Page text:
The present inventors demonstrated that a considerable loss of IgE binding was achieved with 11 point mutations (M9) of Blo t 5. The lowered IgE reactivity of M9 also resulted in a reduction in allergenic properties, which was shown in the basophil histamine release experiment conducted and the skin prick testing in B. tropicalis allergic subjects. Elevated levels of IL-10 and IFN-gamma in the T cells stimulated with M9 revealed that in this mutant, the immunogenic properties of Blo t 5 have been altered favourably. Accordingly, M9 is a suitable candidate for SIT, because it enhances the efficacy of immunotherapy.

Sera

Sera was obtained from 30 children (aged 4 to 15 years old) seen at the National University Hospital's Children's Specialist Clinic, with clinically diagnosed allergic disorders (asthma, rhinitis and or eczema). All had positive skin prick test (SPT) reactions to B. tropicalis and D. pteronyssinus. Serum from a non-sensitized subject was used as control.

Subjects

Thirty-eight skin-tested B. tropicalis-positive subjects (28 females and 10 males, aged 10 to 49 years old) have been recruited for skin prick test of Blo t 5 and M9. Three non-allergic subjects were included as negative control. Peripheral blood mononuclear cells of 5 Blo t 5 and 1 non-allergic subjects were used for T cell cytokine in this study.

Construction of Mutated Blo T 5 in Expression Vector

A cDNA encoding for the Blo t 5 protein was cloned into the Bam HI and Xho I sites of pGEX-4T1 vector. This DNA template was used to generate a panel of mutants by recombinant-PCR method. Secondary structure prediction by PHD prediction program showed that Blo t 5 is an α-helical protein. Internal amino acid substitutions were engineered in order to disrupt the structure of Blo t 5, and hence reduced or abolished IgE binding. Oligonucleotide primers used for Blo t 5 mutants construction are listed in Table 1. Codons for amino acids changed are underlined. FIGS. 9 and 10 show the nucleotide and amino acid sequences of the mutants M1 to M6. Primers 1 and 2 were used to produce M1; primers 3 and 4 for M2; primers 5 and 6 for M3, and M4 was produced by primers 7 and 8. The cDNA fragments produced were cloned into the Bam HI and Xho I sites of pGEX-4T1 vector and transformed into E. coli DH5α.

The same strategy was used to construct and clone the combinatory mutants (FIGS. 10 and 11: M5, M6, M7, M8, M9). Primers 3, 9 to 13 were used to construct these mutants. The sequence of these clones were then checked and confirmed. Recombinant proteins were expressed as glutathione-S-transferase fusion proteins. Table 2 showed the location of amino acids substitution in the Blo t 5 mutants constructed. FIGS. 10 and 11 show the nucleotide and amino acid sequences of the mutants M4 to M9.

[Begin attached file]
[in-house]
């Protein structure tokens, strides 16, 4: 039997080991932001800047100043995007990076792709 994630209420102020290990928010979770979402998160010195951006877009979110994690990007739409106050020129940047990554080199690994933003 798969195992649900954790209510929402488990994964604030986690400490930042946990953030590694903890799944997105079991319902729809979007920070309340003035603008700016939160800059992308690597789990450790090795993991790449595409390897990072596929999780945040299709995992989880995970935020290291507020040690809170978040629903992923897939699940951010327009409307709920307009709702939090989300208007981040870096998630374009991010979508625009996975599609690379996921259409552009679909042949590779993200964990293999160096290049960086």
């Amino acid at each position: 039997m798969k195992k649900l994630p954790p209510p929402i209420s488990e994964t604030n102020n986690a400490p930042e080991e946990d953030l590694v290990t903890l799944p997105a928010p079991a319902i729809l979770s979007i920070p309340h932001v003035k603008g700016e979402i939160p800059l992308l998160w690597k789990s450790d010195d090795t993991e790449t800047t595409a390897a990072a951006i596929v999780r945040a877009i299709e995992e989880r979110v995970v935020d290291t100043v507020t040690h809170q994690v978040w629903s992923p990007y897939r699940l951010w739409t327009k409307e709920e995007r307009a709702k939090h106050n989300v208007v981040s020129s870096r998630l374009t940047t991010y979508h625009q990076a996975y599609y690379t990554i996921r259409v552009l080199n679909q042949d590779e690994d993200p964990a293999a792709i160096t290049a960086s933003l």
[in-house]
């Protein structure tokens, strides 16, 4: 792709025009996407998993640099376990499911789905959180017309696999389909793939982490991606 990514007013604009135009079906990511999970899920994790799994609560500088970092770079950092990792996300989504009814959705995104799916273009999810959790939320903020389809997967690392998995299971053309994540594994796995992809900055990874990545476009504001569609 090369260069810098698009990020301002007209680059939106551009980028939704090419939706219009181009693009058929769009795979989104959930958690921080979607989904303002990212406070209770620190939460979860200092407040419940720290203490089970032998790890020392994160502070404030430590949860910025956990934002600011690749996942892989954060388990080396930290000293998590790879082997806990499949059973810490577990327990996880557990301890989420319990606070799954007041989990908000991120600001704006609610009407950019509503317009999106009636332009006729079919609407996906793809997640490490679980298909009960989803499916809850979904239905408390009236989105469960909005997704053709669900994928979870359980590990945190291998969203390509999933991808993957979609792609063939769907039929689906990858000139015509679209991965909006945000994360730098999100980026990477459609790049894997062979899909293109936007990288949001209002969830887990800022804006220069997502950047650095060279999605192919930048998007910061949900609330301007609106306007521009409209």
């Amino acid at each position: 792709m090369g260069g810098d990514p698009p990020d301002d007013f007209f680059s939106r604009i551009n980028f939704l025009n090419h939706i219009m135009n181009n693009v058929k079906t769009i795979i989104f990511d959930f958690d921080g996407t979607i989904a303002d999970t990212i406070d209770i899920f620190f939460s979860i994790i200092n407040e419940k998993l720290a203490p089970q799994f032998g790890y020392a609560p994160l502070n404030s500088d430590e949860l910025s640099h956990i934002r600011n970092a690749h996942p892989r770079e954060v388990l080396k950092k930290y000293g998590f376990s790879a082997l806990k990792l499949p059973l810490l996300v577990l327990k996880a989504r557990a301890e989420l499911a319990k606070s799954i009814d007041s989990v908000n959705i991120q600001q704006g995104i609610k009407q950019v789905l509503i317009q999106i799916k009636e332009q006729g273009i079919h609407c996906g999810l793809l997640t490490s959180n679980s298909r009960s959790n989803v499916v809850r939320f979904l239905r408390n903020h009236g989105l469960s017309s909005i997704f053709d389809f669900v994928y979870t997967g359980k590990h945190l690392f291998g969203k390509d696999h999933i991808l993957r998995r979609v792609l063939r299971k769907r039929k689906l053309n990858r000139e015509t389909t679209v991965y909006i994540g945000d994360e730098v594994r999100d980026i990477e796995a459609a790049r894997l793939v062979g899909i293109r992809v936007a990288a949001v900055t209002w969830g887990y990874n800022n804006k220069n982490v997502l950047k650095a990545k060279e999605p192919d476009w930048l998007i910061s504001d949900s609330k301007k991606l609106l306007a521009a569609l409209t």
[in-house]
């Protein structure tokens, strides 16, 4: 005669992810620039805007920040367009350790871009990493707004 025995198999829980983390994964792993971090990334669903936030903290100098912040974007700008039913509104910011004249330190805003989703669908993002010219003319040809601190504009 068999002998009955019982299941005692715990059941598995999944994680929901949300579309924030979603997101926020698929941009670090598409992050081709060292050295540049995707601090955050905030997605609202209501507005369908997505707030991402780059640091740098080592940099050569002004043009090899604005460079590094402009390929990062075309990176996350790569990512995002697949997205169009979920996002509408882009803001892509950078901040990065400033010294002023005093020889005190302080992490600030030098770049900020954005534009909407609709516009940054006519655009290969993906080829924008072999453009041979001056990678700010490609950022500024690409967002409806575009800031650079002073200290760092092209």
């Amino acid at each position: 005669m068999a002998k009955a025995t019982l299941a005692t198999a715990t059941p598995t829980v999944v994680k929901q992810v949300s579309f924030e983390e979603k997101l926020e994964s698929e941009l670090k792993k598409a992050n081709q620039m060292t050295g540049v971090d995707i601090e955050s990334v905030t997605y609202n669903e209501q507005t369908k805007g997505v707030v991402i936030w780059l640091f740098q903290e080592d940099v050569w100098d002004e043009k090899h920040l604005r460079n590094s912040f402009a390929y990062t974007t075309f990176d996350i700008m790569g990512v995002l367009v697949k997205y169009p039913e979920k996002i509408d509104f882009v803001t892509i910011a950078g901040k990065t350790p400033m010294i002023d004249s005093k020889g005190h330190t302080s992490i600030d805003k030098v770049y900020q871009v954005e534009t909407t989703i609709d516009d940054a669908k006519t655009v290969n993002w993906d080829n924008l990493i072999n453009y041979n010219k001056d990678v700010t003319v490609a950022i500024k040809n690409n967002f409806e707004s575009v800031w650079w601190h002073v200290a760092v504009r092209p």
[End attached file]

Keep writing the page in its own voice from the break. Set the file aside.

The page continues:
TABLE 1
List of primer sequences used
SEQ ID:Primer
NOdesignationSequences
1A-F5′ GCTATCGAAAAGGGACATCAAGAATTGCTTTACTTGCAA 3′
2A-R5′ TTGCAAGTAAAGCAATTCTTGATGTCCCTTTTCGATAGC 3′
3B-F5′ ATGATCGAAGGAGCCCAAGGAGCTTTGCGCGAAGAATTGAAGGAAA
CTGATCTTAACATT 3′
4B-R5′ TCCTTGGGCTCCTTCGATCATGGCGCAAACAACATCAAGGCGTCGAA
TGATTTTCTC 3′
5C1-F5′ ACTCTCAGCAAGATCTTGCTTCAGAAATTGGATGAAACCGAACAA 3′
6C1-R5′ AAGCAAGATCTTGCTGAGAGTTTTAGCCTCTTCGTA 3′
7C2-F5′ AAAGCTCAAACTCTCAGCGAAATCTTGCTTGAAGATTTGAAGAAA
ACCGAACAAAAAGTG 3′
8C2-R5′ TTCGCTGAGAGTTTGAGCTTTTTCGTAGTTGAA 3′
9L/B-R5′ TCCTTGGGCTCCTTCGATCATGGCGCAAACAACATCAAGGCGTAG
AATGATTTTCTC 3′
10C1C2-F5′ CTCAGCGAAATCTTGCTTCAGGATTTGGATAAAACCGAACAAAAA
GTG 3′
11C1C2-R5′ CTGAAGCAAGATTTCGCTGAGAGTTTTAGCTTTTTCGTAGTTGAA 3′
12G4Fa5′ GTGTTTCGAGAATTGCATATAGT 3′
13G4Ra5′ ACCTGACGTCTAAGAAACCATT 3′
14pGEX-F5′ GGG CTG GCA AGC CAC GTT TGG TG 3′
15pGEX-R5′ CCG GGA GCT GCA TGT GTC AGA GG 3′

TABLE 2
List of amino acid substitutions for the constructs
SEQ ID NO:
Nucleic acidAmino acidCodeConstructsAmino acid change
1617M1geAHis30, Gln31, Glu32
1819M2geBArg58, Arg74, Glu75, Glu79
2021M3geC1Lys94, Gln102, Lys103, Asp105
2223M4geC2Lys92, Glu98, Glu102, Lys106
2425M5CM1 (L/B)Leu57, Arg58, Arg74, Glu75, Glu79
2627M6CM2 (C1C2)Lys92, Lys94, Glu98, Gln102, Asp105,
Lys106